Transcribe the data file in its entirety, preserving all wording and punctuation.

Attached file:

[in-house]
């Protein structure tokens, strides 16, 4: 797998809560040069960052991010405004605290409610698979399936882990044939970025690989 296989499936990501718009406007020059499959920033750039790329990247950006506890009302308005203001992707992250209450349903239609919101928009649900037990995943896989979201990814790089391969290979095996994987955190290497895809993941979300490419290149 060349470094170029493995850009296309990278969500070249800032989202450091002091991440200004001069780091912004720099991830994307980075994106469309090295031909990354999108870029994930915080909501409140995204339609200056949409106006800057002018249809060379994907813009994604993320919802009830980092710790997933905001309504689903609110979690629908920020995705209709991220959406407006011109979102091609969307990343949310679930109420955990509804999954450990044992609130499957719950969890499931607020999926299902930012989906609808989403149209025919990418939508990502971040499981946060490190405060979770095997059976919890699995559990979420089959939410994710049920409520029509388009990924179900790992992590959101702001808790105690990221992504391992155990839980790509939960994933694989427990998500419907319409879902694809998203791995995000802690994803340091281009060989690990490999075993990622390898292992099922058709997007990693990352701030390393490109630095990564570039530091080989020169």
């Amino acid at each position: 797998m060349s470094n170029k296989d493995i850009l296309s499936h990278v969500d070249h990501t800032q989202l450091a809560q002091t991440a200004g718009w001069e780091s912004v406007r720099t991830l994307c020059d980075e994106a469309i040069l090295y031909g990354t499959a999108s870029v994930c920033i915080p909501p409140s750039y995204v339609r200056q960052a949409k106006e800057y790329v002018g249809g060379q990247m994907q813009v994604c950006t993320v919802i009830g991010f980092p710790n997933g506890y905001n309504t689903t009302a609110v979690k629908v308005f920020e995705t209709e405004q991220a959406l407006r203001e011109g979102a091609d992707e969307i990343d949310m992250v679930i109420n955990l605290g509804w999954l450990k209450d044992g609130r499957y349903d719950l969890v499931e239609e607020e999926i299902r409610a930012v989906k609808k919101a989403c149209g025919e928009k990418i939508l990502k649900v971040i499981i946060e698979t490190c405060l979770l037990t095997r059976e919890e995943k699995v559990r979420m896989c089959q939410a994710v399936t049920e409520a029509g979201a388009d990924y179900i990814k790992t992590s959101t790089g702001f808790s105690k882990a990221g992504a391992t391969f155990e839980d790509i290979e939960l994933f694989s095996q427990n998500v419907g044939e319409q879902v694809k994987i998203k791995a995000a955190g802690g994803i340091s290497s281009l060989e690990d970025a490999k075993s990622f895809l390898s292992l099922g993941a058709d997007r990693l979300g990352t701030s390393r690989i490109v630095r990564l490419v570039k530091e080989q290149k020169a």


[in-house]
């Protein structure tokens, strides 16, 4: 797998809560040069960052991010405004605290409610698979399936882990044939970025690989 296989499936990501718009406007020059499959920033750039790329990247950006506890009302308005203001992707992250209450349903239609919101928009649900037990995943896989979201990814790089391969290979095996994987955190290497895809993941979300490419290149 060349470094170029493995850009296309990278969500070249800032989202450091002091991440200004001069780091912004720099991830994307980075994106469309090295031909990354999108870029994930915080909501409140995204339609200056949409106006800057002018249809060379994907813009994604993320919802009830980092710790997933905001309504689903609110979690629908920020995705209709991220959406407006011109979102091609969307990343949310679930109420955990509804999954450990044992609130499957719950969890499931607020999926299902930012989906609808989403149209025919990418939508990502971040499981946060490190405060979770095997059976919890699995559990979420089959939410994710049920409520029509388009990924179900790992992590959101702001808790105690990221992504391992155990839980790509939960994933694989427990998500419907319409879902694809998203791995995000802690994803340091281009060989690990490999075993990622390898292992099922058709997007990693990352701030390393490109630095990564570039530091080989020169």
């Amino acid at each position: 797998m060349s470094n170029k296989d493995i850009l296309s499936h990278v969500d070249h990501t800032q989202l450091a809560q002091t991440a200004g718009w001069e780091s912004v406007r720099t991830l994307c020059d980075e994106a469309i040069l090295y031909g990354t499959a999108s870029v994930c920033i915080p909501p409140s750039y995204v339609r200056q960052a949409k106006e800057y790329v002018g249809g060379q990247m994907q813009v994604c950006t993320v919802i009830g991010f980092p710790n997933g506890y905001n309504t689903t009302a609110v979690k629908v308005f920020e995705t209709e405004q991220a959406l407006r203001e011109g979102a091609d992707e969307i990343d949310m992250v679930i109420n955990l605290g509804w999954l450990k209450d044992g609130r499957y349903d719950l969890v499931e239609e607020e999926i299902r409610a930012v989906k609808k919101a989403c149209g025919e928009k990418i939508l990502k649900v971040i499981i946060e698979t490190c405060l979770l037990t095997r059976e919890e995943k699995v559990r979420m896989c089959q939410a994710v399936t049920e409520a029509g979201a388009d990924y179900i990814k790992t992590s959101t790089g702001f808790s105690k882990a990221g992504a391992t391969f155990e839980d790509i290979e939960l994933f694989s095996q427990n998500v419907g044939e319409q879902v694809k994987i998203k791995a995000a955190g802690g994803i340091s290497s281009l060989e690990d970025a490999k075993s990622f895809l390898s292992l099922g993941a058709d997007r990693l979300g990352t701030s390393r690989i490109v630095r990564l490419v570039k530091e080989q290149k020169a």